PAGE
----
6

Using FakeItEasy, how do I check to see if my object's method calls another method on this same object?

The Test:

[TestMethod]
public void EatBanana_CallsWillEat()
{
  var banana = new Banana();
  var myMonkey = new Monkey();

  myMonkey.EatBanana(banana);

  //this throws an ArgumentException, because myMonkey is a real instance, not a fake
  A.CallTo(() => myMonkey.WillEat(banana)
    .MustHaveHappened();
}

The Class:

public class MyMonkey {
  private readonly IMonkeyRepo _monkeyRepo;

  public MyMonkey(IMonkeyRepo monkeyRepo) {
    _monkeyRepo = monkeyRepo;
  }

  public void EatBanana(Banana banana) {
    //make sure the monkey will eat the banana
    if (!this.WillEat(banana)) {
      return;
    }

    //do things here
  }

  public bool WillEat(Banana banana) {
    return !banana.IsRotten;
  }
}

I'm open to suggestions. If I'm going about this all wrong, please let me know.

  • 2
    This isn't really what FIE is for, as I understand it. FIE provides fake objects so your production code can be more easily poked and prodded. As you point out, you don't have a fake. In my experience, this kind of testing is usually not a good idea. Your MyMonkey class should be a fairly self-contained unit, and you'd be better off testing its overall behaviour when ordered to eat a banana, rather than worrying whether it called its own methods. For example, would you be able to tell whether the banana was eaten based on clues from what happens in "// do things here"? – Blair Conrad Jul 29 '13 at 20:05
  • @BlairConrad in my real scenario, WillEat is more complex, and has its own tests, and this is just one of the tests EatBanana has. In this test, if I let EatBanana call the real WillEat, won't I be testing two features in one test? Then, if WillEat changed, it could break that test, which is bad news, right? – Josh Noe Jul 30 '13 at 3:09
  • 4
    I see your point. It's tricky. If WillEat lived on another object, we'd all be urging the faking of that object and injecting it into MyMonkey (sounds painful). All I can really say is that I think the best default position would be to try to test MyMonkey from the outside, relying on a client's observable results. But, you've put thought into it, and have found a solution that will save you pain and reduces the number of tests as well as the number that will break for a given. You know the code best, so if it works for you… I just wanted you to be aware of the alternative. – Blair Conrad Jul 30 '13 at 10:44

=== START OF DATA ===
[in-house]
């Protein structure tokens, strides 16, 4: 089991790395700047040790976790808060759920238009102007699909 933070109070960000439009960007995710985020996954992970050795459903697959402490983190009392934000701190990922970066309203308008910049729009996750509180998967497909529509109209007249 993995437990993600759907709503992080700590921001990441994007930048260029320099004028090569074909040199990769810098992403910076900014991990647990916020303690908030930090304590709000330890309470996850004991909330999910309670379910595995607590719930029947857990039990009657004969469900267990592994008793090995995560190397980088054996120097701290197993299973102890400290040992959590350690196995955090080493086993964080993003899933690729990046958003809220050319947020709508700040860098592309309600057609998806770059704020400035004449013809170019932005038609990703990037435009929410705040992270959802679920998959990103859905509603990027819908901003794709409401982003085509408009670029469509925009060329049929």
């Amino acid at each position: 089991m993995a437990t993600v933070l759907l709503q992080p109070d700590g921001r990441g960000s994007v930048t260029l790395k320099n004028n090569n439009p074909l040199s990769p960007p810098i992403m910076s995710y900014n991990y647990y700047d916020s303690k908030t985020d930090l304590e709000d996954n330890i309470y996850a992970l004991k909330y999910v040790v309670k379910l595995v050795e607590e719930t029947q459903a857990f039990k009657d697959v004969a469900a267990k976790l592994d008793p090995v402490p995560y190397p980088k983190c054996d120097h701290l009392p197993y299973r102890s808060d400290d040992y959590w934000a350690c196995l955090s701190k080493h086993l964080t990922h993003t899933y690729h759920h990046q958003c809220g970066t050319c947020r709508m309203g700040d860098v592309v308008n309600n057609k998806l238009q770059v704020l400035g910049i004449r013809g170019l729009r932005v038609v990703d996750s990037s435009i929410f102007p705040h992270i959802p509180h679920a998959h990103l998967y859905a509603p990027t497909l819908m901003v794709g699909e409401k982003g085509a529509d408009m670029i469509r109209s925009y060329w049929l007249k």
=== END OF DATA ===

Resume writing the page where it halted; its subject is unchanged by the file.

2

It's possible to do this. If the WillEat method were virtual - otherwise FakeItEasy won't be able to fake it out.

With that change, you could do this:

[TestMethod]
public void EatBanana_CallsWillEat()
{
    var fakeMonkey = A.Fake<MyMonkey>();

    fakeMonkey.EatBanana(new Banana());

    A.CallTo(()=>fakeMonkey.WillEat(A<Banana>._)).MustHaveHappened();
}

I'm still not convinced it's a good idea (as I ranted in the comments) - I think you'd be better off relying on other observable behaviour, but I'm not familiar with your system. If you think this is the best way to go, the example code should work for you.

3

Why are you mocking tested object? What exactly are you trying to test? The verification that call to WillEat happened is of little value. What information does it server to consumer? After all, consumer doesn't care how method is implemented. Consumer cares what are the results.

What happens when monkey eats banana that is not rotten? Your test should answer this question:

[TestMethod]
public void EatBanana_CAUSES_WHAT_WhenBananaIsNotRotten()
{
    var repo = A.Fake<IMonkeyRepo>();
    var monkey = new Monkey(repo);
    var freshBanana = new Banana { IsRotten = false };

    monkey.EatBanana(freshBanana);

    // verifications here depend on what you expect from
    // monkey eating fresh banana
}

Note that you can make all sort of verifications to IMonkeyRepo, which is properly faked and injected here.

  • Good point. If I don't mock out WillEat, and I allow EatBanana to call the real WillEat, am I testing two features in one test though? In this example, WillEat is trivial, but in my actual situation, it's more complex, and returns a derived object based on it's arguments, so I figured mocking it and verifying it was called would be the right way to go. I currently have separate tests for WillEat, and a couple other tests for EatBanana, including verifying that the repo was called. Maybe I'm getting too granular? – Josh Noe Jul 30 '13 at 2:55
  • 3
    @JoshNoe: or maybe you're not getting granular enough. If WillEat is that complex, maybe it should live in its own class? Maybe it makes more sense to extract this feature to food-evaluator-sort-of-thing and inject it to monkey? Tests should be simple - if they're not it usually is a good indicator that design could be revisited. On a side note, why would Monkey depend on IMonkeyRepository? – k.m Jul 30 '13 at 18:14

Your Answer

By clicking “Post Your Answer”, you agree to our terms of service, privacy policy and cookie policy

Not the answer you're looking for? Browse other questions tagged or ask your own question.